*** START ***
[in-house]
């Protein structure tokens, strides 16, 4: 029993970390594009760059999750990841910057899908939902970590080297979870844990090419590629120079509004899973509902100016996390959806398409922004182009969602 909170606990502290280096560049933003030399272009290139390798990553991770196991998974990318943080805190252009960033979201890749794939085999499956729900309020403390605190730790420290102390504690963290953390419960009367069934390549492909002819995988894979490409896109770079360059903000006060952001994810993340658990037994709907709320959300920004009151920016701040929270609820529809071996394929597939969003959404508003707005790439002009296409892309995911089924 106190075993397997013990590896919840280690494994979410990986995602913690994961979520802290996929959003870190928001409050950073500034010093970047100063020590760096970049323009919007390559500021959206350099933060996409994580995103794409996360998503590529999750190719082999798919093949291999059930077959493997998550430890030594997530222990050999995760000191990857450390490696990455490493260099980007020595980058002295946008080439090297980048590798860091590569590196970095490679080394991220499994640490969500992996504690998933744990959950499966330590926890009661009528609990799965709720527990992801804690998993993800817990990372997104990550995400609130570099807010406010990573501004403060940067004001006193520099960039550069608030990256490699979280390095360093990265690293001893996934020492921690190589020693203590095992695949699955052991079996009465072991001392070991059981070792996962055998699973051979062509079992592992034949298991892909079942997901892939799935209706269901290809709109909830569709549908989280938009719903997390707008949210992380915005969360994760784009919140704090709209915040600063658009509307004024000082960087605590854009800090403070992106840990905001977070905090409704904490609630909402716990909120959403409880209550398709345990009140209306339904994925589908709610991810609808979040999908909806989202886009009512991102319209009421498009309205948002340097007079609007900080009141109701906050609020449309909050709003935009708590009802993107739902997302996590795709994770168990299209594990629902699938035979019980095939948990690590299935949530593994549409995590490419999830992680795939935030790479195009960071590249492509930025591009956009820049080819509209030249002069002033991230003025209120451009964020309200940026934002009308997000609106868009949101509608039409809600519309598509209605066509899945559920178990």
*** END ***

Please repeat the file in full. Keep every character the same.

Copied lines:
[in-house]
């Protein structure tokens, strides 16, 4: 029993970390594009760059999750990841910057899908939902970590080297979870844990090419590629120079509004899973509902100016996390959806398409922004182009969602 909170606990502290280096560049933003030399272009290139390798990553991770196991998974990318943080805190252009960033979201890749794939085999499956729900309020403390605190730790420290102390504690963290953390419960009367069934390549492909002819995988894979490409896109770079360059903000006060952001994810993340658990037994709907709320959300920004009151920016701040929270609820529809071996394929597939969003959404508003707005790439002009296409892309995911089924 106190075993397997013990590896919840280690494994979410990986995602913690994961979520802290996929959003870190928001409050950073500034010093970047100063020590760096970049323009919007390559500021959206350099933060996409994580995103794409996360998503590529999750190719082999798919093949291999059930077959493997998550430890030594997530222990050999995760000191990857450390490696990455490493260099980007020595980058002295946008080439090297980048590798860091590569590196970095490679080394991220499994640490969500992996504690998933744990959950499966330590926890009661009528609990799965709720527990992801804690998993993800817990990372997104990550995400609130570099807010406010990573501004403060940067004001006193520099960039550069608030990256490699979280390095360093990265690293001893996934020492921690190589020693203590095992695949699955052991079996009465072991001392070991059981070792996962055998699973051979062509079992592992034949298991892909079942997901892939799935209706269901290809709109909830569709549908989280938009719903997390707008949210992380915005969360994760784009919140704090709209915040600063658009509307004024000082960087605590854009800090403070992106840990905001977070905090409704904490609630909402716990909120959403409880209550398709345990009140209306339904994925589908709610991810609808979040999908909806989202886009009512991102319209009421498009309205948002340097007079609007900080009141109701906050609020449309909050709003935009708590009802993107739902997302996590795709994770168990299209594990629902699938035979019980095939948990690590299935949530593994549409995590490419999830992680795939935030790479195009960071590249492509930025591009956009820049080819509209030249002069002033991230003025209120451009964020309200940026934002009308997000609106868009949101509608039409809600519309598509209605066509899945559920178990």